In Gareth Tunley’s haunting and haunted 2016 film The Ghoul, the whole of reality is bent and infected by the protagonist’s depression. He is trapped in a twisted, magically real manifestation of a Möbius strip. Here, all means of escape are soon revealed to be nothing but bottomless ladders that descend into the darkest craters of the human psyche. The beginning is the end is the beginning. There is no escape. But unlike The Ghoul’s main character who ultimately appears powerless, Portland, Oregon’s A.L.N. has the music of the project Mizmor (מזמור) on his side, both as a weapon and a vessel of catharsis. And on his third full-length, Cairn, he finds a way to finally break the loop.
2012’s raw מזמור and 2016’s massively bleak and cynical Yodh explored questions of faith and meaning while struggling to find reasons to go on. In contrast, Cairn’s heavy mesh of doom metal, sludge, black metal, and drone channels a hopeful kind of introspection and reflection. It carves a path to a reconciled future, supported by a cleaner, clearer sound. Along the way, the album builds cairns—ceremonial piles of stones, monuments to the past—to bury, leave behind, but never forget all the demons that haunted A.L.N. On one side, it’s God and faith that failed him. On the other, thoughts of suicide which once seemed plausible now become the coward’s choice. These two ideas make “Cairn to God” and “Cairn to Suicide” the heaviest and angriest songs on the album, which shift from permeating sludge and drones that move at glacial pace to incisive, blurring black metal segments driven by tremolos.
Amid a particularly affecting passage of “Cairn to Suicide,” A.L.N.’s mercurial voice—transforming growls into shrieks and clean cries—is accompanied by a YOB-like mournful heaviness as he pours these existentialist thoughts into austere lyrics. “Both are tragic, groundless, / leaps That completely miss / the mark. Desperate for the / oasis, Succumbing to / consoling lies,” he rasps with conviction. Whispers and atmospheric noises surround him, taunt him. But once notions of religion and self-destructive impulses are abandoned, where do we go next? How do we cope with the wonderful absurdity and irresistible meaninglessness of life? The answer to these questions comes crashing down during one of the most poignant moments of the record on “The Narrowing Way.” “And resumed my toilsome trek / Through the narrowing / wasteland. Remaining on that / dizzying crest Is the only valid / choice. Daily revolt – breath in / my lungs. Absurdity is pain / and beauty,” A.L.N. growls and screams and sings carried by crushing waves of scorched doom and sludge that crest with glimmers of hope.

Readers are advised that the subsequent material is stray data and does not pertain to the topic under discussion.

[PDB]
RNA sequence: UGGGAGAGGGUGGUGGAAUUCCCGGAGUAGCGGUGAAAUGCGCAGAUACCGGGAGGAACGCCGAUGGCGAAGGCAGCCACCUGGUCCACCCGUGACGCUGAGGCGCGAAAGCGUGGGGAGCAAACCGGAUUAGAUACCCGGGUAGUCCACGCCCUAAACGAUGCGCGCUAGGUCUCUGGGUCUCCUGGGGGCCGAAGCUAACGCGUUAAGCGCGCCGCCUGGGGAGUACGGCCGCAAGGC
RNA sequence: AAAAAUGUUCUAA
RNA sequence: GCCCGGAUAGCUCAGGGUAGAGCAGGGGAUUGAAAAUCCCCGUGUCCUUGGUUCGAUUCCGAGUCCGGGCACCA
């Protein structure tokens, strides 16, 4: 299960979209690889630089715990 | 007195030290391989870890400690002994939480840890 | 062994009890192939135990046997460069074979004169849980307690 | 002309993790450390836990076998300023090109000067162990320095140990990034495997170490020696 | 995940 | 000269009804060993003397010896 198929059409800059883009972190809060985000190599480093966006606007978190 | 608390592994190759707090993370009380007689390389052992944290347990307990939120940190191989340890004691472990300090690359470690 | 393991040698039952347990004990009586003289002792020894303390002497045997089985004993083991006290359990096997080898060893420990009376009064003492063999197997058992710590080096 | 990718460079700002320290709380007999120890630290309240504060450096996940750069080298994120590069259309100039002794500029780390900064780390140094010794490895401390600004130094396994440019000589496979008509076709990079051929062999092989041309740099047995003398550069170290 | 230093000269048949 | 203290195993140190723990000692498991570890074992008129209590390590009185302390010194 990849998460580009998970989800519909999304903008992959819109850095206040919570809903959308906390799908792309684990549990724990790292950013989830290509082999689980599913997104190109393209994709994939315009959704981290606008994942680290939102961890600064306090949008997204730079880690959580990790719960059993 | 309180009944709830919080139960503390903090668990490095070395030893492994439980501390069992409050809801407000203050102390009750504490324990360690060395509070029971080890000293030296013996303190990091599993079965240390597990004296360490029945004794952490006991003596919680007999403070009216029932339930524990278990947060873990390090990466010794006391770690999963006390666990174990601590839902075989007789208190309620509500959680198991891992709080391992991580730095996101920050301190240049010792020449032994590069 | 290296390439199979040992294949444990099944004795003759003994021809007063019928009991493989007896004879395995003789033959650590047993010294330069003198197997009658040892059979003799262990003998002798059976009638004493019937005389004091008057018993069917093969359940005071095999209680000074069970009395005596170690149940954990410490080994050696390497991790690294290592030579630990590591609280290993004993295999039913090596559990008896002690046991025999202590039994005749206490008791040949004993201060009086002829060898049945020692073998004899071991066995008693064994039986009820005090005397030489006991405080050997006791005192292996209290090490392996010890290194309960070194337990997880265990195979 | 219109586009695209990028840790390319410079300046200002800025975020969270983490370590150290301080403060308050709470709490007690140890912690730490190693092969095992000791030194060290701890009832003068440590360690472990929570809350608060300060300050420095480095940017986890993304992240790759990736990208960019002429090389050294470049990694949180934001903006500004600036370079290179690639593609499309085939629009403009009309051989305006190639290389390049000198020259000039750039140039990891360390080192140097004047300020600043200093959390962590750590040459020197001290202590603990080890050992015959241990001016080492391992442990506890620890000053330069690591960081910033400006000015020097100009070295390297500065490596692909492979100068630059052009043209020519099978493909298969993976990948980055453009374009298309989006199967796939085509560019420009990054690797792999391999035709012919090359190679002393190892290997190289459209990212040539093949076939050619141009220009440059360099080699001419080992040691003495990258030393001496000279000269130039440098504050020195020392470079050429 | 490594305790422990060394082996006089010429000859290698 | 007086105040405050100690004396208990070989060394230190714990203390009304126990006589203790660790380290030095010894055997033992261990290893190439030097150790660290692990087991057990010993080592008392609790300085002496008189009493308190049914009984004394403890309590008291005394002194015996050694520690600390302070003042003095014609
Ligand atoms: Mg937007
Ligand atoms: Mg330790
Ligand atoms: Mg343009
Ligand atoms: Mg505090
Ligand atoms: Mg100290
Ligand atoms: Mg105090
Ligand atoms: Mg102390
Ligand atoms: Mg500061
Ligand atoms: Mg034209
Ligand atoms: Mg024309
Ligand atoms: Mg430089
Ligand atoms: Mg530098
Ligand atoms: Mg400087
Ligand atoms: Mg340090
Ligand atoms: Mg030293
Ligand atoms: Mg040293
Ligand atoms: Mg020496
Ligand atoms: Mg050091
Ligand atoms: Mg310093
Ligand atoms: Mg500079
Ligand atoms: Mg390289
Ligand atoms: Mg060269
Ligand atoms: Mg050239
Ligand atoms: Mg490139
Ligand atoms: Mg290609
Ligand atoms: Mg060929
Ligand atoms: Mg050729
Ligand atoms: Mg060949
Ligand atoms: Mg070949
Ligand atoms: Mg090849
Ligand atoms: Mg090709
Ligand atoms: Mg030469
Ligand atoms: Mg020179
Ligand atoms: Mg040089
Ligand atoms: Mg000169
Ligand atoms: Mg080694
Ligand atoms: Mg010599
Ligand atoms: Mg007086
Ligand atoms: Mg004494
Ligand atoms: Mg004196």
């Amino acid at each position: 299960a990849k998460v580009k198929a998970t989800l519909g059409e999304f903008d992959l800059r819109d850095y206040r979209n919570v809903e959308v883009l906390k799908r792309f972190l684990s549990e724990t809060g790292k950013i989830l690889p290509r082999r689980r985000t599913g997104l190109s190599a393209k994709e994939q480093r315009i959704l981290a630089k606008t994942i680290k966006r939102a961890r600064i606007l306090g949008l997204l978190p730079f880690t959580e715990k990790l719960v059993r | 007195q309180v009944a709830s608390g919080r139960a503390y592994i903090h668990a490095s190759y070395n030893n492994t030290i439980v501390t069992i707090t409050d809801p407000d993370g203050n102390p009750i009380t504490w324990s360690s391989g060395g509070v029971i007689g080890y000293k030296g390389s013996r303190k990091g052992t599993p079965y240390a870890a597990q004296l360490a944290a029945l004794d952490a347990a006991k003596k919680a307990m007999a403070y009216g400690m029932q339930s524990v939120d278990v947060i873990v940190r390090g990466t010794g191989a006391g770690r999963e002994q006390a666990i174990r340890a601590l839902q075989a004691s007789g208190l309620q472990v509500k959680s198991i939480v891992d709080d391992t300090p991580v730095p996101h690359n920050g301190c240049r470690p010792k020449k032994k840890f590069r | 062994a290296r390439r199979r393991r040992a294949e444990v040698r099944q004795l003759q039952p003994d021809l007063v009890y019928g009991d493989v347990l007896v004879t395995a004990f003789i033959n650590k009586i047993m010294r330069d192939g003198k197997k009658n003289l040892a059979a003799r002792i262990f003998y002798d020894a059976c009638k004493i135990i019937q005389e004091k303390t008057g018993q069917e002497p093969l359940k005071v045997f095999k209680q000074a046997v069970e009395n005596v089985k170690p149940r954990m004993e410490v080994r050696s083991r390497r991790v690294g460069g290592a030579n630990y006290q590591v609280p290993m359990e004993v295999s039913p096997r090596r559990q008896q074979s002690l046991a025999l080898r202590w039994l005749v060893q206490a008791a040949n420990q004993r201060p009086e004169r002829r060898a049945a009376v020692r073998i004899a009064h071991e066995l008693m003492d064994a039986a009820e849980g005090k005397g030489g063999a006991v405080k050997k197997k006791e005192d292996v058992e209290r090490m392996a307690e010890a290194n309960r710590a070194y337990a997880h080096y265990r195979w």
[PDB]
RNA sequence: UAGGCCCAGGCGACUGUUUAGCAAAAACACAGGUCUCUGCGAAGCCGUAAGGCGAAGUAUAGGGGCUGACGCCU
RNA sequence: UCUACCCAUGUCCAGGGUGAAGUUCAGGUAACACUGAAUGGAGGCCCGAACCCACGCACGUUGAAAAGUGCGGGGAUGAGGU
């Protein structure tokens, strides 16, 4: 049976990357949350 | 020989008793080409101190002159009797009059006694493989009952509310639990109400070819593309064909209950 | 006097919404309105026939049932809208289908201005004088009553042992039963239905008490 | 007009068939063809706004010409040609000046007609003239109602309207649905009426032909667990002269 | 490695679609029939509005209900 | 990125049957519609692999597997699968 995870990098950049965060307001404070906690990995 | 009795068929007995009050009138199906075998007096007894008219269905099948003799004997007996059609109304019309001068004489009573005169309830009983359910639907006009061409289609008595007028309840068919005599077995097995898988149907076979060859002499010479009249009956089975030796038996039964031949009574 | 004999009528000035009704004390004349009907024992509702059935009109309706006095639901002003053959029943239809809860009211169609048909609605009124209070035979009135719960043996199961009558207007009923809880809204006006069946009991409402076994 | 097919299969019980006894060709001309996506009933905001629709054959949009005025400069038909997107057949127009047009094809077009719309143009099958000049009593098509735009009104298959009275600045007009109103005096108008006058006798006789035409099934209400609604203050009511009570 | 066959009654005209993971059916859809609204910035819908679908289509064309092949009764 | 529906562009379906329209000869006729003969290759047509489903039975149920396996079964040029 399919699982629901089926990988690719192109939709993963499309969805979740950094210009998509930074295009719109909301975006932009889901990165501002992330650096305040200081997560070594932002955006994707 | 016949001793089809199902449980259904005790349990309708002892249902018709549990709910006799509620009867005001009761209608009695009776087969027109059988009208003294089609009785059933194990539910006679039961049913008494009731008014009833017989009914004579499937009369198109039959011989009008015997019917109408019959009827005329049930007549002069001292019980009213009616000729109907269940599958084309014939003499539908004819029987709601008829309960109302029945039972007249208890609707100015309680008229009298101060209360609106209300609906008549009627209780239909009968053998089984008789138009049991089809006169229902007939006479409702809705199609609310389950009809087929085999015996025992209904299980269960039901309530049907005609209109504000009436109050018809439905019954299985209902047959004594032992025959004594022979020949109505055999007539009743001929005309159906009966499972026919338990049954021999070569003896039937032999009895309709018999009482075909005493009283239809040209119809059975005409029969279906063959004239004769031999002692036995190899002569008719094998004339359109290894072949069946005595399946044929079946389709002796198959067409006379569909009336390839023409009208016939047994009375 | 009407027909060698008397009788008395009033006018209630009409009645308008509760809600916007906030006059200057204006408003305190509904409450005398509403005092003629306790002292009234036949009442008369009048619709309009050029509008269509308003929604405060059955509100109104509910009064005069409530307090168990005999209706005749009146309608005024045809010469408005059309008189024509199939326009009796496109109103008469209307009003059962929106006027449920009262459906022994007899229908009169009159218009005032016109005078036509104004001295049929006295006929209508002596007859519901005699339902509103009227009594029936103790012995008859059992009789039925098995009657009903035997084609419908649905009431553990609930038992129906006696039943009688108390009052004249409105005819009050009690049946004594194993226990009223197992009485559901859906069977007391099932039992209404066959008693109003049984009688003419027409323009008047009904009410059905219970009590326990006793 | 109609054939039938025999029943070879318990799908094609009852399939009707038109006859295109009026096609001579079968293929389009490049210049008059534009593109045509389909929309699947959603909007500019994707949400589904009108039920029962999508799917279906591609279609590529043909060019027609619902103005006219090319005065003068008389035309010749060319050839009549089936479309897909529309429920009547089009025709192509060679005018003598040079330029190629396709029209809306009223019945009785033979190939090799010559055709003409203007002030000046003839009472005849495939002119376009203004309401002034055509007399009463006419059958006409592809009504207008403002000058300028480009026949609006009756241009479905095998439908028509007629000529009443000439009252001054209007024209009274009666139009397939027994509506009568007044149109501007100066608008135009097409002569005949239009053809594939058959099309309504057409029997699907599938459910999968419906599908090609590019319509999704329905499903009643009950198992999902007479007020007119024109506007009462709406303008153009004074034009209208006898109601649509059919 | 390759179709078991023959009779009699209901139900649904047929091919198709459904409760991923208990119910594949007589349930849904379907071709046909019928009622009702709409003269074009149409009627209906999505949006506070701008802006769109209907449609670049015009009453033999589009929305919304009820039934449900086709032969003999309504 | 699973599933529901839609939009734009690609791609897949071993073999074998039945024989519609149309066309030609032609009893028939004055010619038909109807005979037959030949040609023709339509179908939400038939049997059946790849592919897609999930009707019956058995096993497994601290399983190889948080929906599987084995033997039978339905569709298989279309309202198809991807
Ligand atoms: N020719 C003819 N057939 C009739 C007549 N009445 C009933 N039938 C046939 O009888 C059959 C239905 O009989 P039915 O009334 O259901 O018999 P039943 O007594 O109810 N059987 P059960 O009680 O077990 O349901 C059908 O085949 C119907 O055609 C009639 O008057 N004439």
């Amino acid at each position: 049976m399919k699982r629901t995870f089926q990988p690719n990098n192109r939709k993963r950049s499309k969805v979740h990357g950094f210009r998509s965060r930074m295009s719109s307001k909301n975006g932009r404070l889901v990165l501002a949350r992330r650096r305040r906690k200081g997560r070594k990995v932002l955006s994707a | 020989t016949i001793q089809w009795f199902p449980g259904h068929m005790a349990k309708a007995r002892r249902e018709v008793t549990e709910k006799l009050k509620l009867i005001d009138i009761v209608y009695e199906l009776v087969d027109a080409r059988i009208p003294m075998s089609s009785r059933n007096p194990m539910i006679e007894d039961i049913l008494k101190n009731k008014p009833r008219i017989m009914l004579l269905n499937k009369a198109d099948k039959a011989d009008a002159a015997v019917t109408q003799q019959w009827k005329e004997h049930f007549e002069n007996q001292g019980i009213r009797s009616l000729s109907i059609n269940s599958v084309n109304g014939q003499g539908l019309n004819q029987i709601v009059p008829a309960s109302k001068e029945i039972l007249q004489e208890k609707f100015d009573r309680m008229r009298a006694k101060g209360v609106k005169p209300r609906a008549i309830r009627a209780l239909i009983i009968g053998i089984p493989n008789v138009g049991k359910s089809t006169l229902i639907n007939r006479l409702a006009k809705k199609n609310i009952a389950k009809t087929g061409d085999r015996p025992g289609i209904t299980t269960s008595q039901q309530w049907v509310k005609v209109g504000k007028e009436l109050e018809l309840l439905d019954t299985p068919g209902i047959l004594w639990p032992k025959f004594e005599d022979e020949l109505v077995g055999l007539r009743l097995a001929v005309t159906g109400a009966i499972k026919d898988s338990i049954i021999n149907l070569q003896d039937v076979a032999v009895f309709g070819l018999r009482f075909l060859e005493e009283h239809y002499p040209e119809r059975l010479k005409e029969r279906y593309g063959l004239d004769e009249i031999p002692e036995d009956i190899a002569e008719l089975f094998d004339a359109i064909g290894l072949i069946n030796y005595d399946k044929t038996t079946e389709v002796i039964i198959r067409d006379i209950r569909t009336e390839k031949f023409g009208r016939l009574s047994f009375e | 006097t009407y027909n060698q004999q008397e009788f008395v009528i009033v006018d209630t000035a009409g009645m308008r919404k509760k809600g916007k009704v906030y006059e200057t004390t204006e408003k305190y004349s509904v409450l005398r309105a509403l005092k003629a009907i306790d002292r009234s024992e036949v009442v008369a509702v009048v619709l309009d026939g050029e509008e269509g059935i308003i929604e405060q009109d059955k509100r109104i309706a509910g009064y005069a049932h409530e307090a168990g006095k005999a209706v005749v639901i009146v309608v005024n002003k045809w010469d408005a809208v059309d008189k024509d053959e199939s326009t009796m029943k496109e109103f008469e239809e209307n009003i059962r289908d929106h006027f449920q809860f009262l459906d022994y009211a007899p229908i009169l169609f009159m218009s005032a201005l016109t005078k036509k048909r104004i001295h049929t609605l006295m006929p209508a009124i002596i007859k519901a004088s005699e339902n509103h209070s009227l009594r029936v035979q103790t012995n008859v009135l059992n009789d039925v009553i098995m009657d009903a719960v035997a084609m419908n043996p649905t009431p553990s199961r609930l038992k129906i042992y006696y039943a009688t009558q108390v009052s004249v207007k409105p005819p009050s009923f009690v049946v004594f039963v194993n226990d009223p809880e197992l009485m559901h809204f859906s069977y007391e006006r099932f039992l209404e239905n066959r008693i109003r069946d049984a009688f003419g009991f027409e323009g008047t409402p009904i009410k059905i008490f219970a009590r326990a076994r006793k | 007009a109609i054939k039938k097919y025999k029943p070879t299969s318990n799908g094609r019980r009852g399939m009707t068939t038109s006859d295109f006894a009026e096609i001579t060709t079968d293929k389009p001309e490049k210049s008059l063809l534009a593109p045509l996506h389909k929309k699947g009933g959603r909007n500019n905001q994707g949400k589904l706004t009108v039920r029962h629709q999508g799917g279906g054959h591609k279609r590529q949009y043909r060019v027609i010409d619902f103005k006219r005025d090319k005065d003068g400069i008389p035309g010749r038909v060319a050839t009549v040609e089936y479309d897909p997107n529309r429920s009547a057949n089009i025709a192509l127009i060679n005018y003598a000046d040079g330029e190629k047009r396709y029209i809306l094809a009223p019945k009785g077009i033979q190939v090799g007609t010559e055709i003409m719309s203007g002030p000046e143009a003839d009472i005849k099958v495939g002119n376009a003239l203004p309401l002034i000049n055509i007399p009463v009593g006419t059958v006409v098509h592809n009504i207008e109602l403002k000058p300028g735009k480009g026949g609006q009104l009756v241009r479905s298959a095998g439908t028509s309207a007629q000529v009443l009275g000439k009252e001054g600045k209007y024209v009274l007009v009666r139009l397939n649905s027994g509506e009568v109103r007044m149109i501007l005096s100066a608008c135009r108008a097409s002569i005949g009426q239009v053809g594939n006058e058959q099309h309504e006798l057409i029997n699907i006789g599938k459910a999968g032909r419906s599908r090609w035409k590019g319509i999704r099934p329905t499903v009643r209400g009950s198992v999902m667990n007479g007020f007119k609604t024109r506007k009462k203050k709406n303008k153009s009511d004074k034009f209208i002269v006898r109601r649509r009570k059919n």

There are no places to hide or attempts at mystification on Cairn. A.L.N.’s thoughts are instilled into sobering, frank lyrics and further explained in candid recent interviews. As he confides in Emma Ruth Rundle, “Life is not a miracle because that implies divinity, but it is certainly amazing and I go back and forth between ‘it is certainly terrible’ and ‘it is certainly amazing’ very, very rapidly, constantly.” This directness is reflected in the music throughout the record. On “Desert of Absurdity,” gentle themes played on acoustic guitar harden and blossom into atmospheric black metal romps twirling with harmonies. Then, the ground opens beneath us, and we’re sucked into funeral doom chasms adorned with enchanting leads. The music, while dripping with melancholy and sonic brutality, is always delicately beautiful.
While obviously a painfully personal and intimate confession, Cairn is decidedly universal as it tackles themes that affect and afflict each and every one of us. That such harsh and stark music could eventually peak in cautious optimism is a tribute to the endurance and fortitude of the human mind. Recently rivaled only by An Isolated Mind’s I’m Losing Myself in terms of musical exploration of the most agonizing of subjects, Cairn is an utterly difficult but vital listen. An encouraging signpost for all of us.